"Now that we have a much more refined view of M2 going all the way down to the atomic level, the level that includes protons going through the channel we can draw conclusions about how to block it," said David Busath, a biophysicist at Brigham Young University and a co-author of the Science paper.
Busath and his team have already begun screening millions of compounds, looking for drugs that will bind to the channel and block its reproductive role.
And FSU "has been awarded two patents for drug screening," Cross said. "We'll continue to use the 900-megahertz magnet for these drug-screening activities."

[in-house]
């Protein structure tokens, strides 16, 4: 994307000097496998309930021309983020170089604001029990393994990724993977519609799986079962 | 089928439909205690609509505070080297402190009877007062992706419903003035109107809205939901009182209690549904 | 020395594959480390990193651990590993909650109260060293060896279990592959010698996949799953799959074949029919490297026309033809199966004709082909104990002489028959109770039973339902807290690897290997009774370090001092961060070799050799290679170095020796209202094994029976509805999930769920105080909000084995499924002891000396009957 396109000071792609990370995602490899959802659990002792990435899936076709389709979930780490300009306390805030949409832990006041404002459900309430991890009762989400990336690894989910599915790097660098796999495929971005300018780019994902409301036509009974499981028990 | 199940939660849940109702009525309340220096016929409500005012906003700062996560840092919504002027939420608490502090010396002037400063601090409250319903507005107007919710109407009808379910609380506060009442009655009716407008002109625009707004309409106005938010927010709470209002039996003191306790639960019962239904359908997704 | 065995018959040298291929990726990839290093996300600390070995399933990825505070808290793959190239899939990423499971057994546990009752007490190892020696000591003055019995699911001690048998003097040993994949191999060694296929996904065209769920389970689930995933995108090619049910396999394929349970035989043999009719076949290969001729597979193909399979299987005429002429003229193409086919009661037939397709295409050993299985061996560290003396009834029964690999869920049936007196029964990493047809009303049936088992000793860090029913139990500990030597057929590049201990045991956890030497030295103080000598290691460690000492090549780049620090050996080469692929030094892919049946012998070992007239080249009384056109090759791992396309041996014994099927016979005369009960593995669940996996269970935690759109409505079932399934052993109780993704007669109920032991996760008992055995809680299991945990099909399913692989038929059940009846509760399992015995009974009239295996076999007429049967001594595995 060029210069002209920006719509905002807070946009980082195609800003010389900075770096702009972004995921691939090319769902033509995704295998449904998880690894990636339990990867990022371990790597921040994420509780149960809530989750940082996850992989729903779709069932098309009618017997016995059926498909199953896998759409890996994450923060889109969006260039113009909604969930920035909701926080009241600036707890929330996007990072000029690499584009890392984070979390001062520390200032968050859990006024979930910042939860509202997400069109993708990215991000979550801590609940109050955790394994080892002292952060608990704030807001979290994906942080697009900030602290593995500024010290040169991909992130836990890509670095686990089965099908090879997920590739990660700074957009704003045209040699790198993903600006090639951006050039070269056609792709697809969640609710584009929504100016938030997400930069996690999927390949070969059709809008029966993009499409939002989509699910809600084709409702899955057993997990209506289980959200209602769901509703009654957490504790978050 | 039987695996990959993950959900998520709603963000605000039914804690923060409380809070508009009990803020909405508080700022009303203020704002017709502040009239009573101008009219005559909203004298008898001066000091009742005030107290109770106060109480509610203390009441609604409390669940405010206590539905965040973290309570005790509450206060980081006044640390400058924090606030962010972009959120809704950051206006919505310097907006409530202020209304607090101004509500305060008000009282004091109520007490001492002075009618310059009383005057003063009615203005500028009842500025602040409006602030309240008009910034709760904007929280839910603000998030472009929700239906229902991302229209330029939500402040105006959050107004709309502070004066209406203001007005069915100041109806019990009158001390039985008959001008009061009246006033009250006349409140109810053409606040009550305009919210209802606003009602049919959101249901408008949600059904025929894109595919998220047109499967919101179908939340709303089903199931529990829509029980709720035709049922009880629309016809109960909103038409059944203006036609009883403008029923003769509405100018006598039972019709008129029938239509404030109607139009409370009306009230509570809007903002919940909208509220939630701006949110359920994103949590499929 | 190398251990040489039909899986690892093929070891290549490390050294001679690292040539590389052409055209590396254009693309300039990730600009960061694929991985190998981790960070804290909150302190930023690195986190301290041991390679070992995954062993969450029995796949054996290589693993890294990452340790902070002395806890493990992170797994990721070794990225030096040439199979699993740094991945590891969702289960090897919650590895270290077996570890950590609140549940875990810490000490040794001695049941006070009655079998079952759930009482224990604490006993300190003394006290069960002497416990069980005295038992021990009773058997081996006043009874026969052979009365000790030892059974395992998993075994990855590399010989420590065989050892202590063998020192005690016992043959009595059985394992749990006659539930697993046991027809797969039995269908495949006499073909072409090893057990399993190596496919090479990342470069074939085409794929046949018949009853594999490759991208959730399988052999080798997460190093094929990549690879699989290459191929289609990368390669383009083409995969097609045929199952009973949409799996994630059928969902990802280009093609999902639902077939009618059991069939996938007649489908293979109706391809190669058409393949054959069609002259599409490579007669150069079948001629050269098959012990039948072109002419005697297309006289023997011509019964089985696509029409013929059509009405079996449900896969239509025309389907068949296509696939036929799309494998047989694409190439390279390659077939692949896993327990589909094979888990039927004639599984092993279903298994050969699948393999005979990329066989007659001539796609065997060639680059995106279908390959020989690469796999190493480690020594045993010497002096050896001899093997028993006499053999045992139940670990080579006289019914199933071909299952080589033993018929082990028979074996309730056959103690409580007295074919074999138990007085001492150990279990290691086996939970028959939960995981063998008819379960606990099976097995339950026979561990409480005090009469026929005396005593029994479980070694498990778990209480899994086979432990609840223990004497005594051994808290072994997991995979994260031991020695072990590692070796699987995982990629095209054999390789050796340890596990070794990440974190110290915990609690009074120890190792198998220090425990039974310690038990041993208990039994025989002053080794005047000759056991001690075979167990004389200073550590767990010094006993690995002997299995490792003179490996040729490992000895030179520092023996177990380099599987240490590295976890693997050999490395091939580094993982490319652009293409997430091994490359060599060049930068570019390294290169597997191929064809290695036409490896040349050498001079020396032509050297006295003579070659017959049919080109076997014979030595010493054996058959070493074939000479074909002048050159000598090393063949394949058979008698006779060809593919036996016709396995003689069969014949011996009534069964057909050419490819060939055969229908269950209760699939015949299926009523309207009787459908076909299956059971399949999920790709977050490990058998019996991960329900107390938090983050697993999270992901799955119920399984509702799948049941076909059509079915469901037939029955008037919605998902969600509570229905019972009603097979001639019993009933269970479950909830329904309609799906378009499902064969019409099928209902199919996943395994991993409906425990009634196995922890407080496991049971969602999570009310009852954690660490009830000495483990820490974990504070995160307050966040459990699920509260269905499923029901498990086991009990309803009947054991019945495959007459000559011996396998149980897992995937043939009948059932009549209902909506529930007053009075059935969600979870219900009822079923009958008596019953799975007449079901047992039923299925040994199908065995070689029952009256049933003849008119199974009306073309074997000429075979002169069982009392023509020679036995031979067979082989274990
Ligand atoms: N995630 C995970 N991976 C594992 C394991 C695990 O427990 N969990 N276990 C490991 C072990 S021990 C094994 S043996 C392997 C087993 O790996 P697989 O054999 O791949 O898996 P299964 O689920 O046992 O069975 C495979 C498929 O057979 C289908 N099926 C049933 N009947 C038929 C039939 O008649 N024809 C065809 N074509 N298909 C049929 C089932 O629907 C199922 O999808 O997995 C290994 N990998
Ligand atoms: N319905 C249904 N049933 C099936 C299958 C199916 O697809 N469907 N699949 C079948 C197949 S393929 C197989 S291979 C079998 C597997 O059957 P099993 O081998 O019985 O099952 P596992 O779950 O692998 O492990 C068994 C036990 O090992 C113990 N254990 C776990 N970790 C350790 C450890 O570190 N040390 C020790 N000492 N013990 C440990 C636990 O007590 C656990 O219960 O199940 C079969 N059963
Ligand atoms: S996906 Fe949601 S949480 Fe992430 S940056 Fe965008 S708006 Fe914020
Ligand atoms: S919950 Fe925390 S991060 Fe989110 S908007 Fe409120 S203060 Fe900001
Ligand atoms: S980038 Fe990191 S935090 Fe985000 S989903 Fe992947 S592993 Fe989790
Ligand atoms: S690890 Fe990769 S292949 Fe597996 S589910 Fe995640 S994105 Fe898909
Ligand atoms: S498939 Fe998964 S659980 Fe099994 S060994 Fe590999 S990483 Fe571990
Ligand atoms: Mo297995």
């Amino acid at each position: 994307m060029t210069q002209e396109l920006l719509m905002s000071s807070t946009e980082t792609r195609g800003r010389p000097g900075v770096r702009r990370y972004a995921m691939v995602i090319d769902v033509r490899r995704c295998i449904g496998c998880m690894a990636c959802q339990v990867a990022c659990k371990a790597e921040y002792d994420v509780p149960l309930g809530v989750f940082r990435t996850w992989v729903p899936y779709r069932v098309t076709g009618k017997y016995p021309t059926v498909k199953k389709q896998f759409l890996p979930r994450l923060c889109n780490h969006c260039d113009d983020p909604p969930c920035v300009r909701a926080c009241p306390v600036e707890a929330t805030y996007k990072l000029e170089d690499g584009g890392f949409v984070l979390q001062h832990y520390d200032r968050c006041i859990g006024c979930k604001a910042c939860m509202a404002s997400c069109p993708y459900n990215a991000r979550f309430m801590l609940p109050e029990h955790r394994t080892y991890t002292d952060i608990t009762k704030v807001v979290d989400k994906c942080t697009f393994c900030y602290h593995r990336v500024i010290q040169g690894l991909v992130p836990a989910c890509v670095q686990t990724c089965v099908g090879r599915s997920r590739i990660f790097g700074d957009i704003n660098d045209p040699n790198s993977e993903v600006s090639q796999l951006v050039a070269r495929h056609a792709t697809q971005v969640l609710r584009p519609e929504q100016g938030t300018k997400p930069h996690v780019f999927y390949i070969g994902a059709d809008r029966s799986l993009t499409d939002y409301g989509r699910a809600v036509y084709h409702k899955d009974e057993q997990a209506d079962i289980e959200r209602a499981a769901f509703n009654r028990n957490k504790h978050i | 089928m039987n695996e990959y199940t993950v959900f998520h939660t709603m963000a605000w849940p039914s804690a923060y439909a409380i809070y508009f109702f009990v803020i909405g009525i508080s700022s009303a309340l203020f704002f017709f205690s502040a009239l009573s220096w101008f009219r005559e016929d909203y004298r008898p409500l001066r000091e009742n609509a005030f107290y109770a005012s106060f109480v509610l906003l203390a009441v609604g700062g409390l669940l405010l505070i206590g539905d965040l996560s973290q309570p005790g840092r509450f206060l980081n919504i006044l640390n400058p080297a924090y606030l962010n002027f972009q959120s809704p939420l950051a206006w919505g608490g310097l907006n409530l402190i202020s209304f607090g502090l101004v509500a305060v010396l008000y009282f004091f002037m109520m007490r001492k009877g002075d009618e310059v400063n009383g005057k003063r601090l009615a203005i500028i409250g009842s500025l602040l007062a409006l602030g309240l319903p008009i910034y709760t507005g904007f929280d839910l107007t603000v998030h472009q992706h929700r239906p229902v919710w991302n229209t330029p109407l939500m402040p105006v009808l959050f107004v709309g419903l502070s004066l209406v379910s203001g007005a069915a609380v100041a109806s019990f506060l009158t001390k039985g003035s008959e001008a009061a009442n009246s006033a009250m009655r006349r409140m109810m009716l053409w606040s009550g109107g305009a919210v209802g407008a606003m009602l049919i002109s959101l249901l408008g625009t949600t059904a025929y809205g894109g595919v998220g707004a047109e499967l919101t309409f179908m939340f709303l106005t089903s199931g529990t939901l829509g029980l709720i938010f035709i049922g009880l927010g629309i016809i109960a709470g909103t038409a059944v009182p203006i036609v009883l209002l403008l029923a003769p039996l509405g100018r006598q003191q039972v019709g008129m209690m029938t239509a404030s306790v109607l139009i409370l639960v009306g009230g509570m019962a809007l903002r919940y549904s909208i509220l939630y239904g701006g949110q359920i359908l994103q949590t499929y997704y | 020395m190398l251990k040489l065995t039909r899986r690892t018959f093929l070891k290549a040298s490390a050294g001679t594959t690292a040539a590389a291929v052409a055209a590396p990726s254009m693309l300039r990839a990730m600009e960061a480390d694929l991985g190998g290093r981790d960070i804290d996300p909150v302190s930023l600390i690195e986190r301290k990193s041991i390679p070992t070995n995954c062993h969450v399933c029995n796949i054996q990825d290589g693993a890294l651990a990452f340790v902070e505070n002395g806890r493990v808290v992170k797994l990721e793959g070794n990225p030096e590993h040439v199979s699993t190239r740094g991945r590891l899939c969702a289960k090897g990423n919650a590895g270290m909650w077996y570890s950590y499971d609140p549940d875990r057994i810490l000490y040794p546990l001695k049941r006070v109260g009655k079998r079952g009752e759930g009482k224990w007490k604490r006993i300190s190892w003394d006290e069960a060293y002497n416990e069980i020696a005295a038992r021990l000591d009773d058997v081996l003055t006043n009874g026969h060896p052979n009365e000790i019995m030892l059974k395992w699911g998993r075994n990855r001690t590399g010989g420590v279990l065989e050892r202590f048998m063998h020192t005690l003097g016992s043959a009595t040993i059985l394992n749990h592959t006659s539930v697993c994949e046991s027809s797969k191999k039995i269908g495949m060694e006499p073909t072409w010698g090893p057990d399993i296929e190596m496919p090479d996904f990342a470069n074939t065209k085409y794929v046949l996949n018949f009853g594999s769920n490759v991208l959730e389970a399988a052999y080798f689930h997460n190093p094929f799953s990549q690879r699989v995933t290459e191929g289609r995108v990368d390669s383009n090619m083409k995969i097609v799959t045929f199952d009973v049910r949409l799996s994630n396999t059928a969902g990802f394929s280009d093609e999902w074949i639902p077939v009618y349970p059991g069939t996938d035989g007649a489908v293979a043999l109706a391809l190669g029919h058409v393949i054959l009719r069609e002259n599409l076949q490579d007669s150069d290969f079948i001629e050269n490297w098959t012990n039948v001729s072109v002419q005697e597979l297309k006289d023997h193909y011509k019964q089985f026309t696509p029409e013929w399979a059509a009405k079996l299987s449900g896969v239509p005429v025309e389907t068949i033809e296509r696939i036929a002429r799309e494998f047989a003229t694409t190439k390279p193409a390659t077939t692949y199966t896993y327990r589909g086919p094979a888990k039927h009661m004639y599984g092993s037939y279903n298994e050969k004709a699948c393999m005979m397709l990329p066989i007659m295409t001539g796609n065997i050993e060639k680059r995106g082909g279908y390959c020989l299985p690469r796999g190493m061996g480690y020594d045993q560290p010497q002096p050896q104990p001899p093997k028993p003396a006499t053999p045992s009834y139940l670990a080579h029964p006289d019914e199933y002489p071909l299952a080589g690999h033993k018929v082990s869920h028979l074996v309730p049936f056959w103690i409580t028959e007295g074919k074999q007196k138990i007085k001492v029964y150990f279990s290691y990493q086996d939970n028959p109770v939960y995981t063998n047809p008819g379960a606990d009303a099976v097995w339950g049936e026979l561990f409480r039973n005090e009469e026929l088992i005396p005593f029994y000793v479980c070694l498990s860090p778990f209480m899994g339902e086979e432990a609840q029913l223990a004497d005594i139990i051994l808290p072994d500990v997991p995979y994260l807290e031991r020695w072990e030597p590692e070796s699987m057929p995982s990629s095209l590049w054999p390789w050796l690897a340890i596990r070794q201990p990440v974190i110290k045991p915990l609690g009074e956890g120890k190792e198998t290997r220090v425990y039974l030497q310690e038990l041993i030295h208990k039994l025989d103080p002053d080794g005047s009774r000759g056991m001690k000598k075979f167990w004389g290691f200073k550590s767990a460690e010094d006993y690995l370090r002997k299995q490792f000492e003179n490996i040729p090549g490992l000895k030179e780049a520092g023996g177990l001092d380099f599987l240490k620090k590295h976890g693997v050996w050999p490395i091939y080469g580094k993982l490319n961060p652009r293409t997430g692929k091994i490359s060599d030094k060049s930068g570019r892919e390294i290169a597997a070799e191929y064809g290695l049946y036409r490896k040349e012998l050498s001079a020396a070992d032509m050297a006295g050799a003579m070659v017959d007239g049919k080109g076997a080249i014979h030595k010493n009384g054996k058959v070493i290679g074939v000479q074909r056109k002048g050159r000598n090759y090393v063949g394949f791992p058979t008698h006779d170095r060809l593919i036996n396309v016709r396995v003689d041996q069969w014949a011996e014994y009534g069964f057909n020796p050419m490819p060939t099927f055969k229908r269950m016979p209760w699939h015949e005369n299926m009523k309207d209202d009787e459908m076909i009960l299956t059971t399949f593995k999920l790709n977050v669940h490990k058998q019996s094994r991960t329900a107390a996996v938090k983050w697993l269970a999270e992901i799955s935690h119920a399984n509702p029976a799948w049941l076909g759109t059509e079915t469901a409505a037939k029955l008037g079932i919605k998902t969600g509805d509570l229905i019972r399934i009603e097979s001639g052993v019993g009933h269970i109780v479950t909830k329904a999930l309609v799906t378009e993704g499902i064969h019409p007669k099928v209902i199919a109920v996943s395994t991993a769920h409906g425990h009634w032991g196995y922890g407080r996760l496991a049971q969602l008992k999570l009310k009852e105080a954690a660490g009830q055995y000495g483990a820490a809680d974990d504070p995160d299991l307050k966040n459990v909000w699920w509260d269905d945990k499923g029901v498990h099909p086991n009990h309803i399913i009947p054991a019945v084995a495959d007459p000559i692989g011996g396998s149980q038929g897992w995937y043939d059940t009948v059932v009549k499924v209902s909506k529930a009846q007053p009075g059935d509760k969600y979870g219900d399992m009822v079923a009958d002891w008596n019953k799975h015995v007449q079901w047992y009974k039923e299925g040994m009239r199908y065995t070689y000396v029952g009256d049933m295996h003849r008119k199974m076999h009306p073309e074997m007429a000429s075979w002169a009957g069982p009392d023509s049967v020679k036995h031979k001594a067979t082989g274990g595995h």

As to why the longtime flu drugs have become ineffective, the massive misuse of amantadine in poultry may have played a role, Cross said.
In the West, amantadine can only be given to humans. But starting in 2005, the Chinese began feeding it to chickens and other poultry to prevent them from getting avian flu. In all, China administered 2.6 billion doses of amantadine to its domestic birds.
"It's terrible to utilize these miracle drugs that can save thousands, if not millions, of lives and dramatically reduce hospitalizations in that fashion," Cross said.
|Contact: Timothy A. Cross|
Florida State University